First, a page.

Importing Windows Event Logs into WebSpy Vantage
The next step is to import the Windows Security log into WebSpy Vantage.
- Run Vantage as Administrator (right-click the Application, and select Run as Administrator). This is required to access the Security Event Logs.
- Go to the Storages tab and click Import Logs
- Run through the Import Wizard with these settings:
- Storage: New storage
- Input Type: Windows Event Log
- Loader Selection: Microsoft
Input Dialog: Loader Selection
- Input Selection: Add
Select either local computer, or multiple computers, enter authentication details and Click ‘Filter Event Logs’. Check the ‘Security’ Log and click OK.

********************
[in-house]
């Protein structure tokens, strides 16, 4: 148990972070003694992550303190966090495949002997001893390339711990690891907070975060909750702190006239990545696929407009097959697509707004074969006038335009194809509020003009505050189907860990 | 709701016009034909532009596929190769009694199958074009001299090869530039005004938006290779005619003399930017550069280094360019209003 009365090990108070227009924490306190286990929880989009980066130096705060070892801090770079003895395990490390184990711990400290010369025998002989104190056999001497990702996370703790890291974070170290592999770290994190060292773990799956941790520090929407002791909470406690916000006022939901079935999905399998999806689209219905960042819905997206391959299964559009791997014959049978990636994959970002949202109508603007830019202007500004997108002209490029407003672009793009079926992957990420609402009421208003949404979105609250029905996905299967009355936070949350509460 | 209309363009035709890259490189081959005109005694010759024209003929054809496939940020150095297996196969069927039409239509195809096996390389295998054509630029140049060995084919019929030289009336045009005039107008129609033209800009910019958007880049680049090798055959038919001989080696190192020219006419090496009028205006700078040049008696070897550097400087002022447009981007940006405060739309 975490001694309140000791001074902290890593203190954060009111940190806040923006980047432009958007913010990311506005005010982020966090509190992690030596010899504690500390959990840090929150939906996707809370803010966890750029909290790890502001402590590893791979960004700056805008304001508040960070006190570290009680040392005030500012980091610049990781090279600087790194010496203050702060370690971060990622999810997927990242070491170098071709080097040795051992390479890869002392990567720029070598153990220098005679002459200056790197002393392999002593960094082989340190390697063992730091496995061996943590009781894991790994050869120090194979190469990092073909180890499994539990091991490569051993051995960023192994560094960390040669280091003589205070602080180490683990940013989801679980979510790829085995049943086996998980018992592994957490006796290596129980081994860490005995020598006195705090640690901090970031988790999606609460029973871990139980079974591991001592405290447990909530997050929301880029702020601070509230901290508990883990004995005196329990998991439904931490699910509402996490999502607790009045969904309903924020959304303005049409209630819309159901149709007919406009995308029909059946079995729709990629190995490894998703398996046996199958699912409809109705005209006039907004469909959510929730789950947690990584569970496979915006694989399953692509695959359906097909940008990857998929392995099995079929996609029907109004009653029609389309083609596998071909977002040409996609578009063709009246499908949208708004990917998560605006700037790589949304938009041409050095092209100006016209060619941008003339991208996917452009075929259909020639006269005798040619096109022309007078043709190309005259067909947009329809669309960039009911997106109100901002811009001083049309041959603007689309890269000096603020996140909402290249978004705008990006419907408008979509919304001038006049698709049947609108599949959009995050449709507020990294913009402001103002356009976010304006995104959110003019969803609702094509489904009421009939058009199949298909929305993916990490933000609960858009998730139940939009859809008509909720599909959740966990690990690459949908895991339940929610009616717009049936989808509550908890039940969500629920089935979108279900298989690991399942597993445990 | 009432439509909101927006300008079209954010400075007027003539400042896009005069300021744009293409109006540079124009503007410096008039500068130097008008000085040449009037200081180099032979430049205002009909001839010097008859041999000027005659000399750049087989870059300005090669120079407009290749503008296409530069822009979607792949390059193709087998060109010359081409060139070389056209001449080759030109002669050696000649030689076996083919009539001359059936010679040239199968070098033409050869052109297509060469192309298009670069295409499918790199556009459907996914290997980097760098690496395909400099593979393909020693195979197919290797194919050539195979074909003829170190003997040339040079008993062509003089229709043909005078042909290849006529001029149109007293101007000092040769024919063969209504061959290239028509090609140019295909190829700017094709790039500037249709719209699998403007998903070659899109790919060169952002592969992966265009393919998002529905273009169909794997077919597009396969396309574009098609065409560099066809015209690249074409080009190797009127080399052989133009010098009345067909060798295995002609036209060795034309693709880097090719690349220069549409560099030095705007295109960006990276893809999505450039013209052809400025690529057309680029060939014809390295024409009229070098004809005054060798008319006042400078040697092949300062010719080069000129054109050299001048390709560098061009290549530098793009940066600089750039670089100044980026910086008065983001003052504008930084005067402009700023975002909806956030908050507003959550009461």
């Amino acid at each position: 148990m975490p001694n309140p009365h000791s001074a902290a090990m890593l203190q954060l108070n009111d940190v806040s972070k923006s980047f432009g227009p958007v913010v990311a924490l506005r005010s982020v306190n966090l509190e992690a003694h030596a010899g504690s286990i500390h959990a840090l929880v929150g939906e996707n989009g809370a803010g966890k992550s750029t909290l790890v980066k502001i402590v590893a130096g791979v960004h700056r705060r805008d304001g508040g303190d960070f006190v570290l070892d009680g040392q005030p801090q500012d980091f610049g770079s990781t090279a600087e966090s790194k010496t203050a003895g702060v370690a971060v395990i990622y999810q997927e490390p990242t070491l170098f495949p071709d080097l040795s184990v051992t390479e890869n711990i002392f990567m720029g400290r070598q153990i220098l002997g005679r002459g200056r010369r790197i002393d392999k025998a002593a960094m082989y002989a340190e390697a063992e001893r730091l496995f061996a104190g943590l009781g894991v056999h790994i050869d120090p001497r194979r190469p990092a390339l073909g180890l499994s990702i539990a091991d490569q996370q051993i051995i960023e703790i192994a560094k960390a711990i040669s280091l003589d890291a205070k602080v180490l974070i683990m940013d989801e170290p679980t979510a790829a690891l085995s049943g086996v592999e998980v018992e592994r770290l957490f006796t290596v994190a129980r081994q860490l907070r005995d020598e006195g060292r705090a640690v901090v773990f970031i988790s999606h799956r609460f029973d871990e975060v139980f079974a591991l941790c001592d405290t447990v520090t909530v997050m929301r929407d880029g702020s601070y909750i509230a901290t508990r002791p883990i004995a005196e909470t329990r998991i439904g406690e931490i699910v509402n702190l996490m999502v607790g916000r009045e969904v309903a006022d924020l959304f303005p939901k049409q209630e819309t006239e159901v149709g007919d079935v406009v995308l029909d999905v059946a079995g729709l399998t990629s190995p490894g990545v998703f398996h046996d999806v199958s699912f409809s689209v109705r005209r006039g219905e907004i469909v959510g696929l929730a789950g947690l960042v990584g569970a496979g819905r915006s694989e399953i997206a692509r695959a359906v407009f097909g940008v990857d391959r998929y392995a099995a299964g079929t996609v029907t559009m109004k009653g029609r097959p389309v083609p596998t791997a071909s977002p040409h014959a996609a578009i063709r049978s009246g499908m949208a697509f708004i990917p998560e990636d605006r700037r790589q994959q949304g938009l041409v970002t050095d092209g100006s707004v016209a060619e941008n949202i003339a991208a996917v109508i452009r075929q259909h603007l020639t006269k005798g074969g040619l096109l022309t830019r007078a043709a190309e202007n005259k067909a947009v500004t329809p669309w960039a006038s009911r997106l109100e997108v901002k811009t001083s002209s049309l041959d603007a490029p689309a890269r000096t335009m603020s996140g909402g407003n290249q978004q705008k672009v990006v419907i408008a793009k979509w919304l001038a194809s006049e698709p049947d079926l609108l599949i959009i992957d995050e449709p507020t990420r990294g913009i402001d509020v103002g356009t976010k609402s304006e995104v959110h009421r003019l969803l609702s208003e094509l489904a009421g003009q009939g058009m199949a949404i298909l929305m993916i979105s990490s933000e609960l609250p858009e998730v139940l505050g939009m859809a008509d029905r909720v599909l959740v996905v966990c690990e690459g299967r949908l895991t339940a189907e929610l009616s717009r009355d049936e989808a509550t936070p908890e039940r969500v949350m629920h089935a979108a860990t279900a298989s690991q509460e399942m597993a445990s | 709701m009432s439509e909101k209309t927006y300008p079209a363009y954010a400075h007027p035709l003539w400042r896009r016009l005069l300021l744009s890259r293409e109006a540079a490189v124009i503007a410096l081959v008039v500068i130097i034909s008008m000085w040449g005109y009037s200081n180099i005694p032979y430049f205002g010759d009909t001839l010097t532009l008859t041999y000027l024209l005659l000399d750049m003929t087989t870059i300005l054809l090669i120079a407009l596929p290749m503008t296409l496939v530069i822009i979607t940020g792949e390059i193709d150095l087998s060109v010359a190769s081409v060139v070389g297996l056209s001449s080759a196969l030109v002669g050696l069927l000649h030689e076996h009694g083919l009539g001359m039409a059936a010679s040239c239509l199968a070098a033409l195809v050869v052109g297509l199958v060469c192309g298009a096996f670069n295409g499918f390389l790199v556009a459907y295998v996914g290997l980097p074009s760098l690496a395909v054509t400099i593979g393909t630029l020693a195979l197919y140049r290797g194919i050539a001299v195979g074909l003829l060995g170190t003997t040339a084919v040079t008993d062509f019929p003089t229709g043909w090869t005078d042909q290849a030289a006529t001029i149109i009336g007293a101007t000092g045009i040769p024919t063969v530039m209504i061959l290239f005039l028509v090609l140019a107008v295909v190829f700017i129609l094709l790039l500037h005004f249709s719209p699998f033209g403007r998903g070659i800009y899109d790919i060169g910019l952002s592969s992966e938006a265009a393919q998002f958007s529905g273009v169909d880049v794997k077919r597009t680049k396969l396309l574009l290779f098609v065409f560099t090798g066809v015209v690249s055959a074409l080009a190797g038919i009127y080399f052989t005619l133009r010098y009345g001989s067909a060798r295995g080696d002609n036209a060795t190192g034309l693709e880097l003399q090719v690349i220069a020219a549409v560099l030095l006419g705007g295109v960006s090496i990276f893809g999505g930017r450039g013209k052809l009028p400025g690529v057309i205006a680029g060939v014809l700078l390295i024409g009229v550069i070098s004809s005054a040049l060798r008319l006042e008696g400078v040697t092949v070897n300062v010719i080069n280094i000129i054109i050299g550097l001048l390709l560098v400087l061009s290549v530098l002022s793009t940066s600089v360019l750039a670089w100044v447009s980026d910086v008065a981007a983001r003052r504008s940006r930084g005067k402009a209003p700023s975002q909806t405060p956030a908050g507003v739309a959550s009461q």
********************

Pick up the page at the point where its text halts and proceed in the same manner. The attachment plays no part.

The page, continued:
- Click OK to start the import.
If there are any issues with the import process, consult these three WebSpy Knowledgebase articles to do with issues importing event logs:
- Event Log Troubleshooting (Known Issues and Fixes)
- Importing Event Logs from machines on a different domain
- Required Services for Event Log Importing
Analyzing Windows Event Logs with WebSpy Vantage
Once data has been imported into your storage, check it out on the Analysis screen.
To do this, go to the Summaries Tab, Run an Analysis on your new storage (ad-hoc analysis will do), and go to the Category Summary.
There should be some ‘File System’ items there assuming the file has been accessed since setting up file auditing. You can then drilldown to Event Type to see ‘Audit Success’ or ‘Audit Failure’. To see who has Successfully accessed a certain file, drilldown into the ‘Audit Success’ item.